The scene about him faded from his vision; the gates of Heaven were ajar, and Stephen, looking in, saw the glory of the courts of God, and Christ, as if just risen from his throne, standing ready to sustain his servant, who was about to suffer martyrdom for his name. When Stephen proclaimed
the glorious scene opened before him, it was more than his persecutors could endure. They stopped their ears, that they might not hear his words, and uttering loud cries ran furiously upon him with one accord. "And they stoned Stephen, calling upon God, and saying, Lord Jesus, receive my spirit. And he kneeled down, and cried with a loud voice, Lord, lay not this sin to their charge. And when he had said this he fell asleep."
Amid the agonies of this most cruel death, the faithful martyr, like his divine Master, prayed for his murderers. The witnesses who had accused Stephen were required to cast the first stones. These persons laid down their clothes at the feet of Saul, who had taken an active part in the disputation, and had consented to the prisoner's death.
The martyrdom of Stephen made a deep impression upon all who witnessed it. It was a sore trial to the church, but resulted in the conversion of Saul. The faith, constancy, and glorification of the martyr could not be effaced from his memory. The signet of God upon his face, his words, that reached to the very soul of all who heard them, except those who were hardened by resisting the light, remained in the memory of the beholders, and testified to the truth of that which he had proclaimed.
There had been no legal sentence passed upon Stephen; but the Roman authorities were bribed by large sums of money to make no investigation of the case. Saul seemed to be imbued with a frenzied zeal at the scene of Stephen's trial and death. He seemed to be angered at his own secret convictions that Stephen was honored of God, at the very period when he was dishonored of men.
He continued to persecute the church of God, hunting them down, seizing them in their houses, and delivering them up to the priests and rulers for imprisonment and death. His zeal in carrying forward the persecution was a terror to the Christians in Jerusalem. The Roman authorities made no special effort to stay the cruel work, and secretly aided the Jews, in order to conciliate them, and to secure their favor.
The learned Saul was a mighty instrument in the hands of Satan to carry out his rebellion against the Son of God; but a mightier than Satan had selected Saul to take the place of the martyred Stephen, and to labor and suffer for his name. Saul was a man of much esteem among the Jews, for both his learning and his zeal in persecuting the believers. He was not a member of the Sanhedrim council until after the death of Stephen, when he was elected to that body in consideration of the part he had acted on that occasion.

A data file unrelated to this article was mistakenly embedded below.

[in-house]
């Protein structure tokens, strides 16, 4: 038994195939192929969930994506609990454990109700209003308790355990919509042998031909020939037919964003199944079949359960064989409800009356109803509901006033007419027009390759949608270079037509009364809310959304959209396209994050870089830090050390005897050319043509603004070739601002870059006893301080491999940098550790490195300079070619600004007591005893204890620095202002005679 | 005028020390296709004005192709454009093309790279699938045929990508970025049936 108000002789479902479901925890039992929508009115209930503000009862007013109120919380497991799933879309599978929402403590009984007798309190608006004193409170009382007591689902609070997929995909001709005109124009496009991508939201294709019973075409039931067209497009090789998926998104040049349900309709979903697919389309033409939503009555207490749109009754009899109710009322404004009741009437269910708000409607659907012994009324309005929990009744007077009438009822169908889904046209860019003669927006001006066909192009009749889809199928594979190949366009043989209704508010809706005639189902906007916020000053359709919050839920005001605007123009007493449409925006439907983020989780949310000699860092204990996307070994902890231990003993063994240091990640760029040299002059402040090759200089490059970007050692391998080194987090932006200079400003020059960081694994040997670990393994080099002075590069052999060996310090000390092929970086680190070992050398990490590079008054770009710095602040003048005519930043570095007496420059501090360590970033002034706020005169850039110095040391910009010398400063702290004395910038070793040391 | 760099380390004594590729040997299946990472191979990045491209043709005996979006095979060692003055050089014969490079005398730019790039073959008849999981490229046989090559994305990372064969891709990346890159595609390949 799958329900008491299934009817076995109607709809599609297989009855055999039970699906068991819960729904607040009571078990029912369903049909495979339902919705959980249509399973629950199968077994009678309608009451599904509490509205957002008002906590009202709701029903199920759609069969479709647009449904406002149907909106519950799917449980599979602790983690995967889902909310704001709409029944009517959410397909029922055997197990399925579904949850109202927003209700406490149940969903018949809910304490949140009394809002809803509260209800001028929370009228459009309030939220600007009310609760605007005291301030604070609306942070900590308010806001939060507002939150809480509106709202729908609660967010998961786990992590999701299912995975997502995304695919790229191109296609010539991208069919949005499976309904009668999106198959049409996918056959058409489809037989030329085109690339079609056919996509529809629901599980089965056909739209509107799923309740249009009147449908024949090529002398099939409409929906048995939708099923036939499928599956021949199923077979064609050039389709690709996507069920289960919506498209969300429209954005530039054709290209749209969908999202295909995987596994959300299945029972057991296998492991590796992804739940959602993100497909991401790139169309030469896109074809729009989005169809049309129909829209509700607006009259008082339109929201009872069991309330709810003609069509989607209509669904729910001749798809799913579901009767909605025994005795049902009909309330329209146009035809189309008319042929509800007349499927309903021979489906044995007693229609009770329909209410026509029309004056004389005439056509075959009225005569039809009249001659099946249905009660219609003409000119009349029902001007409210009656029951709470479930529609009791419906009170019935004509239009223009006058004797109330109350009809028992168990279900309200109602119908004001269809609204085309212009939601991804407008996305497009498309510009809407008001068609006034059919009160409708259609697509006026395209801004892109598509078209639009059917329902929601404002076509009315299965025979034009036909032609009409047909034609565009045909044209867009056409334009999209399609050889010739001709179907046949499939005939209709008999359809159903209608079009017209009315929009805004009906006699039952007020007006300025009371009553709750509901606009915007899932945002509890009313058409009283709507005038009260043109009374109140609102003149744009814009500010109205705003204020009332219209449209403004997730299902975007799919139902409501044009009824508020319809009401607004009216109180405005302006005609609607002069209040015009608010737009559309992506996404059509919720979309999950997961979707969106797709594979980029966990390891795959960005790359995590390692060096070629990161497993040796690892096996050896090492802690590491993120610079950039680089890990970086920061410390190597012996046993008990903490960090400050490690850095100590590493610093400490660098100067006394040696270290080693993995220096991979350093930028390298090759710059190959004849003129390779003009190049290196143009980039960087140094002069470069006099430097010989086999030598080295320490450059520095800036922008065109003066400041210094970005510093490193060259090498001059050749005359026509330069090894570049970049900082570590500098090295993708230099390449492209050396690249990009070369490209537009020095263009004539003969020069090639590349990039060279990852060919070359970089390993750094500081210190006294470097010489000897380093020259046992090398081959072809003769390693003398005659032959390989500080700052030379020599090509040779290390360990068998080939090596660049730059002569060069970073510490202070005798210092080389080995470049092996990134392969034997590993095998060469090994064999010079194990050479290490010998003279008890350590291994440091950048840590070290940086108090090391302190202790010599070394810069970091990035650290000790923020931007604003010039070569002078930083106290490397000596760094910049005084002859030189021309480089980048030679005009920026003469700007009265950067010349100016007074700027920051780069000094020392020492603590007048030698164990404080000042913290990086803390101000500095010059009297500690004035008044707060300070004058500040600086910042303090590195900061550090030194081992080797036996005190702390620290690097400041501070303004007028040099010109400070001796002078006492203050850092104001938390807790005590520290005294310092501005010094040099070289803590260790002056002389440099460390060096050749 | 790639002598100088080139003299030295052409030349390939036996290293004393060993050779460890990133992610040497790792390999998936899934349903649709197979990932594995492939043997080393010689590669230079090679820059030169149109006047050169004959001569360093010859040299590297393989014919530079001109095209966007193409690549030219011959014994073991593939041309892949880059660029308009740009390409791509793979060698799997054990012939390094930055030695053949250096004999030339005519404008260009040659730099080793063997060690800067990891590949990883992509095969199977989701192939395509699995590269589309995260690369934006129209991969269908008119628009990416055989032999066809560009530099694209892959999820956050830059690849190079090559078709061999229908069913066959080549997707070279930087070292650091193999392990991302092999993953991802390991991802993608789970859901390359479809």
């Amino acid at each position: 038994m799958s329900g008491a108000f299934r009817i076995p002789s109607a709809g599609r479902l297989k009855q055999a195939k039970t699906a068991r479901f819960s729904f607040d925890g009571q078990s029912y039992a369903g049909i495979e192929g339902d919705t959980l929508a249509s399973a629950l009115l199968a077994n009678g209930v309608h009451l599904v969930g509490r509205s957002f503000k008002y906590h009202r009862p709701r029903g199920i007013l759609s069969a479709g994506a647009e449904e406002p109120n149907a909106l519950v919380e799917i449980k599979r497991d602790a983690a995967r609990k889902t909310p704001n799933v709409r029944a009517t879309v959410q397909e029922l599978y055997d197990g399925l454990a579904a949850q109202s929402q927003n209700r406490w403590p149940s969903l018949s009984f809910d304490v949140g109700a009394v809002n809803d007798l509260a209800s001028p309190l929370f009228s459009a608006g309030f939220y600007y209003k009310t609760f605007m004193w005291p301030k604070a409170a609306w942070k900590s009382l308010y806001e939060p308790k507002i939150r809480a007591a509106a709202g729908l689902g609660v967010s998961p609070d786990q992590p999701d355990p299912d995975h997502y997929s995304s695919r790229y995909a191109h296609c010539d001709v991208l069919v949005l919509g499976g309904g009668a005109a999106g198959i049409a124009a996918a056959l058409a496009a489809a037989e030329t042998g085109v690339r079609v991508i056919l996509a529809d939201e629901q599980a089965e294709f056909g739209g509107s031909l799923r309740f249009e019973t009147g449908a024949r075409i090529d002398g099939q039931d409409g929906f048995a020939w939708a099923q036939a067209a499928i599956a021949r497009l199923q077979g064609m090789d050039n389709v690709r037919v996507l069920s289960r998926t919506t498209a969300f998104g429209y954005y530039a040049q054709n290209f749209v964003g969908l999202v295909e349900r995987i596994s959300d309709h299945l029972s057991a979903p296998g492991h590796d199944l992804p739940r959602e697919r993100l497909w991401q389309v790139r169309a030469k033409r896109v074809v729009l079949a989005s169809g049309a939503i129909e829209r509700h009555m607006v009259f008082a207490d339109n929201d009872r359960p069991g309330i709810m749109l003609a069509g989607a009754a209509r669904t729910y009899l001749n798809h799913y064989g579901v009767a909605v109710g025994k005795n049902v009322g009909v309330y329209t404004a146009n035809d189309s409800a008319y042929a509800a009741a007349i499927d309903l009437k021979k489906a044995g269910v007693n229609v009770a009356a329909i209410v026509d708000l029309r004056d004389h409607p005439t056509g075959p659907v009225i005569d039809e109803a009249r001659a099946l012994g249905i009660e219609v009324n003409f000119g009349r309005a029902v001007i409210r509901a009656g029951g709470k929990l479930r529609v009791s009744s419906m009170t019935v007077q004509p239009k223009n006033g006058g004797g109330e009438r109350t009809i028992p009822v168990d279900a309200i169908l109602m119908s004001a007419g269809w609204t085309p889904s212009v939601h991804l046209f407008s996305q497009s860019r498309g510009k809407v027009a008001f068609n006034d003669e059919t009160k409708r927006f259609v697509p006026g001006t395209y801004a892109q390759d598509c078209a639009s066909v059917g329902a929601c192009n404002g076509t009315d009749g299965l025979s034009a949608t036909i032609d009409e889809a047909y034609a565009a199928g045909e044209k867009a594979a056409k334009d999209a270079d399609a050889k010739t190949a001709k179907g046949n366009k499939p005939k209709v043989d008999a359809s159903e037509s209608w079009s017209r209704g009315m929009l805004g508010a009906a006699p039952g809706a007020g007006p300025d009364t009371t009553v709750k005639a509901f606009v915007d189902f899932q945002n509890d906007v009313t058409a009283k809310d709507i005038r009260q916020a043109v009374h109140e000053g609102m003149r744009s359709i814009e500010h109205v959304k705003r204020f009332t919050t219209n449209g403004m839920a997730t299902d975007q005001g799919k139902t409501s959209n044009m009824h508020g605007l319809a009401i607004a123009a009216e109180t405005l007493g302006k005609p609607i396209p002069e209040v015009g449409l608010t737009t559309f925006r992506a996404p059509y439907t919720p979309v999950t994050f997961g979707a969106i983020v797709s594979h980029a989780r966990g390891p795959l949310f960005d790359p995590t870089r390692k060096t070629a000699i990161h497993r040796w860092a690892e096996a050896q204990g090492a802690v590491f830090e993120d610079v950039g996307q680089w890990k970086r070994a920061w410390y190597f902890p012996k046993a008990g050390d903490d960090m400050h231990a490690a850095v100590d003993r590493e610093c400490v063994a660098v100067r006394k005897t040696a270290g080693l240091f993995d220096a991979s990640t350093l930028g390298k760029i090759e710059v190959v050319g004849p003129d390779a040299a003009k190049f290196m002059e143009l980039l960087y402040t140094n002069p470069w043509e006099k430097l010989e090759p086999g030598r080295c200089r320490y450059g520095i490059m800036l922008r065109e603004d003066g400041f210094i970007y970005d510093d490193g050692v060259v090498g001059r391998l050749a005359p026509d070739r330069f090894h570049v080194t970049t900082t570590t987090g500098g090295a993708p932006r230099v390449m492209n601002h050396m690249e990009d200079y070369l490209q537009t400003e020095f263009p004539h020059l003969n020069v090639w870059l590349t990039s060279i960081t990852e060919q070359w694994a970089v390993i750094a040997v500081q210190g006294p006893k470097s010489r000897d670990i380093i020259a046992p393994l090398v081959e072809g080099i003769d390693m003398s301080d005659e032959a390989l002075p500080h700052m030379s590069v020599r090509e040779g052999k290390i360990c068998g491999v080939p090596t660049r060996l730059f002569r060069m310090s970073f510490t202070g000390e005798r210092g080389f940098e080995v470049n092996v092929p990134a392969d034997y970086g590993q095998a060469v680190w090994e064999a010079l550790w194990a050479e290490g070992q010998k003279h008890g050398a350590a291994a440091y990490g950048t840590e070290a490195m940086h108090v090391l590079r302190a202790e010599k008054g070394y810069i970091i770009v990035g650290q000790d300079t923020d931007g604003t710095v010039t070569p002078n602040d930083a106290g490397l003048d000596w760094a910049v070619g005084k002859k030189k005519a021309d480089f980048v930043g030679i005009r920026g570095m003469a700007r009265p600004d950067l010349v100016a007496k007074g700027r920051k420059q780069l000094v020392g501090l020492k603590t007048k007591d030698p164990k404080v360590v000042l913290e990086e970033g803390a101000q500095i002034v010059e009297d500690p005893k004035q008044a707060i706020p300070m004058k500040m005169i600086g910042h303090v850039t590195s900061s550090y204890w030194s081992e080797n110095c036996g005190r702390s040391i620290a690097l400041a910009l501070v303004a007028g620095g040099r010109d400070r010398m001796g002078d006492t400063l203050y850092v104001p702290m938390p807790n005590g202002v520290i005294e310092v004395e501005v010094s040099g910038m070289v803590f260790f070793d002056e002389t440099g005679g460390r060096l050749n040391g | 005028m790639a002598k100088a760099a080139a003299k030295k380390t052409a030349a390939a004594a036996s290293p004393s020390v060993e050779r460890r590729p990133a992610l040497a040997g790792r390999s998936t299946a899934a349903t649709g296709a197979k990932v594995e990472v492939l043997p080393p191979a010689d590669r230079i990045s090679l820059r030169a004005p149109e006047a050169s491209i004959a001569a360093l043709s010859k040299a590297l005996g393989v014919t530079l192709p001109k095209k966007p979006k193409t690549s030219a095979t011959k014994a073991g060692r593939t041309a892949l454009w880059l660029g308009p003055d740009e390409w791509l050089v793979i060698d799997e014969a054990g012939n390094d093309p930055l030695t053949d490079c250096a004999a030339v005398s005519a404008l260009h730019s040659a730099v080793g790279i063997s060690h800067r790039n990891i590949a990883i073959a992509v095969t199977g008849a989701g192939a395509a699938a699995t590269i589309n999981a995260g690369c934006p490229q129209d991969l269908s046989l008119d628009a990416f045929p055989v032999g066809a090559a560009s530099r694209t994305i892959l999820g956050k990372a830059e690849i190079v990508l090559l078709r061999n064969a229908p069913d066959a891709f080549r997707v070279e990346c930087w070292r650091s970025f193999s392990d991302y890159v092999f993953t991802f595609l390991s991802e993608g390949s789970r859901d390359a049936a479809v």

After the death of Stephen the disciples were restrained in their active ministry, and many of the believers who had temporarily resided in Jerusalem now retired to their distant homes because of the violent persecution against them. But the apostles dared not leave Jerusalem till the Spirit of God indicated it to be their duty to do so; for Christ had bidden them to first work in that field. Although the priests and rulers bitterly persecuted the new converts, they did not venture for a time to arrest the apostles, being overawed by the dying testimony of Stephen, and realizing that their course with him had injured their own cause in the minds of the people.
Christ had commanded his disciples to go and teach all nations; but the previous teachings
which they had received from the Jews made it difficult for them to fully comprehend the words of their Master, and therefore they were slow to act upon them. They called themselves the children of Abraham, and regarded themselves as the heirs of divine promise. It was not until several years after the Lord's ascension that their minds were sufficiently expanded to clearly understand the intent of Christ's words, that they were to labor for the conversion of the Gentiles as well as that of the Jews.
Their minds were particularly called out to this part of the work by the Gentiles themselves, many of whom embraced the doctrine of Christ. Closely following the death of Stephen, and the consequent scattering of the believers throughout Palestine, Samaria was greatly stirred. The Samaritans received the believers kindly, and manifested a willingness to hear concerning Jesus, who, in his first public labors, had preached to them with great power. Anything in regard to Christ was heard by them with intense interest. Here the disciples began to more fully understand that the gospel was not in any wise to be confined to the Jews; for conversions occurred among all classes, without any definite, special effort on the part of the Christian teachers. Many converts to Christ among the Gentiles demonstrated to the Jewish believers that they were not the only ones embraced in the message of Christ.
The animosity existing between the Jews and Samaritans decreased, and it could no longer be said that they had no dealing with each other. Philip left Jerusalem, and preached a risen Redeemer in Samaria. Many believed, and received Christian baptism. Philip's preaching was
marked with so great success, and so many were gathered into the fold of Christ, that he finally sent to Jerusalem for help. In answer to this petition, the church sent Peter and John to his assistance, who labored in Samaria with wonderful results. They now perceived the meaning of Christ, when he said, "Ye shall be witnesses unto me, both in Jerusalem, and in all Judea, and in Samaria, and unto the uttermost part of the earth."